Argen­tine artist Mar­ta Min­u­jín is cre­at­ing a large-scale art­work called The Parthenon of Books that will be con­struct­ed on Friedrich­splatz in Kas­sel, Ger­many, and will be con­struct­ed from as many as 100,000 banned books from all over the world.

The loca­tion has been cho­sen for its his­tor­i­cal impor­tance. In 1933, the Nazis burned two-thou­sand books there dur­ing the so-called “Aktion wider den undeutschen Geist” (Cam­paign against the Un-Ger­man Spir­it), destroy­ing books by Com­mu­nists, Jews, and paci­fists, along with any oth­ers deemed un-Ger­man.

Min­u­jín chose the Parthenon—one of the great struc­tures of Ancient Greece—for its con­tin­u­ing sym­bol­ism of the endur­ing pow­er of democ­ra­cy through­out the ages.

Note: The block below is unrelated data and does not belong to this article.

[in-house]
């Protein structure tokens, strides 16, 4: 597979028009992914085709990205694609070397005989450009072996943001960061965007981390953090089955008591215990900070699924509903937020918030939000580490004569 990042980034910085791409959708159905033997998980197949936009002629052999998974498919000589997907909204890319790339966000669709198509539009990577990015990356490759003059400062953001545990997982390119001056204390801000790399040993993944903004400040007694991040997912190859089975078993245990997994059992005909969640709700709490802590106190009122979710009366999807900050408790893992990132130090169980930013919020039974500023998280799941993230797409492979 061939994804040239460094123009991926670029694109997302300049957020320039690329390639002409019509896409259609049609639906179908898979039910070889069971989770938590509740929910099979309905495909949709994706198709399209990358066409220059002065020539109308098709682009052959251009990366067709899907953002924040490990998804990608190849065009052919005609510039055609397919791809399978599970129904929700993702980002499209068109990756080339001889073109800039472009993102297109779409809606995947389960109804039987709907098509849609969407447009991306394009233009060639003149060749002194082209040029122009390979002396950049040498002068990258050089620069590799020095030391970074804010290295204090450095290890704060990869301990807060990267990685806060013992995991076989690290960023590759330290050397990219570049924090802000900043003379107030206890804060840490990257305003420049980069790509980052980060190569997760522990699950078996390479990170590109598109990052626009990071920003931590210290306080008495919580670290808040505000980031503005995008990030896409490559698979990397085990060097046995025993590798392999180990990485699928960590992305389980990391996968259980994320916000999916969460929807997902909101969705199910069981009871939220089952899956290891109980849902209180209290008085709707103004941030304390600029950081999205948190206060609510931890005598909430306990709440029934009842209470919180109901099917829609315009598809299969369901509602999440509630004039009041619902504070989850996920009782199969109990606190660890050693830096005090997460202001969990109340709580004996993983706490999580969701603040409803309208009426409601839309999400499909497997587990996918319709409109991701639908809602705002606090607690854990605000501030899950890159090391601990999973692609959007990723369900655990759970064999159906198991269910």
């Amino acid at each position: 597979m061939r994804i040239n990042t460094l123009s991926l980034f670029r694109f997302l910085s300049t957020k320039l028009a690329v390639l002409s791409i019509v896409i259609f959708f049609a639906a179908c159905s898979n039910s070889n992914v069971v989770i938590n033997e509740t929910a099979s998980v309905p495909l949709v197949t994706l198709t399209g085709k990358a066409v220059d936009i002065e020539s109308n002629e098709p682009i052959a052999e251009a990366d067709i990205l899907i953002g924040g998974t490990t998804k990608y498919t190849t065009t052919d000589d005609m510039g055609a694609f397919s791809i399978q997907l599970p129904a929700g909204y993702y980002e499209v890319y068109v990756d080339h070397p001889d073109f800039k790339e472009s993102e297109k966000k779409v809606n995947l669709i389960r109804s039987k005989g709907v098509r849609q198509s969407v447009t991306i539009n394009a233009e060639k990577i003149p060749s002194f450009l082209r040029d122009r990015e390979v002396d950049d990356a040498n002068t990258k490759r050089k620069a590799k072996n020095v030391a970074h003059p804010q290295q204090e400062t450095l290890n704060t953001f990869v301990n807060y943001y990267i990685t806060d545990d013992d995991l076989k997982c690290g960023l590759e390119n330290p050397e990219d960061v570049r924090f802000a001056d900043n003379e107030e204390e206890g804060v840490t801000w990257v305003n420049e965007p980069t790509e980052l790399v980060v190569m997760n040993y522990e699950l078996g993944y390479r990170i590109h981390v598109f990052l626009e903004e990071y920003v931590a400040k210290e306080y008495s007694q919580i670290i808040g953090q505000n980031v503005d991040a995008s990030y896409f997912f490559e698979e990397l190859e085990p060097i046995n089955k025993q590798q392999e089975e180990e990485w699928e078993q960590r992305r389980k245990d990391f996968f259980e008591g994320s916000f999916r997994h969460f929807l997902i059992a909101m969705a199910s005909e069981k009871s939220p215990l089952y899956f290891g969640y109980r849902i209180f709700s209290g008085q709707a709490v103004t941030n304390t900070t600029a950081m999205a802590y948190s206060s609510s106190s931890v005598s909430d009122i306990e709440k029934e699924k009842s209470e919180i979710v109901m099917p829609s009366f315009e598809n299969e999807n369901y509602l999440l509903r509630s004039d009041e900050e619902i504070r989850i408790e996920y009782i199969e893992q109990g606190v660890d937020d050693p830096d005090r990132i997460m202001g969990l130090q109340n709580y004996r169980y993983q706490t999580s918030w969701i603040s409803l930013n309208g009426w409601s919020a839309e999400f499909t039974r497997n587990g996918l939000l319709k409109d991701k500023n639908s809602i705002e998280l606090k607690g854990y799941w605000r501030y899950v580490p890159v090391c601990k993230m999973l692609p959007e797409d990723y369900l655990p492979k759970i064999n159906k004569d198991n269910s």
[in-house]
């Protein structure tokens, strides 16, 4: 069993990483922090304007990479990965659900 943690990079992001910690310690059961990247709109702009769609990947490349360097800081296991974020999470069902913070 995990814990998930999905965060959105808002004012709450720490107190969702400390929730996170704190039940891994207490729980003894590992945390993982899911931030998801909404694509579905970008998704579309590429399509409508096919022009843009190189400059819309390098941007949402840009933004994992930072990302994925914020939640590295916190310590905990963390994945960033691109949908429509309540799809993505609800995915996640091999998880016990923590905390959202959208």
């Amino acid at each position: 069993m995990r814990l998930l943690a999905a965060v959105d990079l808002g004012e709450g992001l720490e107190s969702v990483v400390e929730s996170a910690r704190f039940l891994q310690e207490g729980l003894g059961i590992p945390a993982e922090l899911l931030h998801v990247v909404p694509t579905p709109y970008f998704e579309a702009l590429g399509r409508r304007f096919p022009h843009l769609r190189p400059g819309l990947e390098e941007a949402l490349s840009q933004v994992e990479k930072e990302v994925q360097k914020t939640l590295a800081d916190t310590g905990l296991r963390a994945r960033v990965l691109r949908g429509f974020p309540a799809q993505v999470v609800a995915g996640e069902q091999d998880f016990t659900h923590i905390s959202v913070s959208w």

When it comes to mate­ri­als, she using a list of 100,000 books that have been, or still are, banned in coun­tries across the world, going all the way back to the year 1500. You can browse that list here, but for less eye-strain, try this short­er list of 170 or so titles. New titles can be sug­gest­ed for the project here.

Some of the books that have been banned over the years include Antoine de Saint-Exupéry’s The Lit­tle Prince (banned in Argenti­na), Lewis Car­rol­l’s Alice’s Adven­tures in Won­der­land (banned in Chi­na), and Nor­man Mailer’s The Naked and the Dead (banned in Cana­da).

Min­u­jín con­struct­ed a sim­i­lar Parthenon in 1983 after the fall of her country’s dic­ta­tor­ship. The orig­i­nal El Partenón de libros fea­tured the books that the for­mer gov­ern­ment had banned, and, at the end of the instal­la­tion, Min­u­jín let the pub­lic take what they want­ed home. (She will be allow­ing the same thing to hap­pen this time.)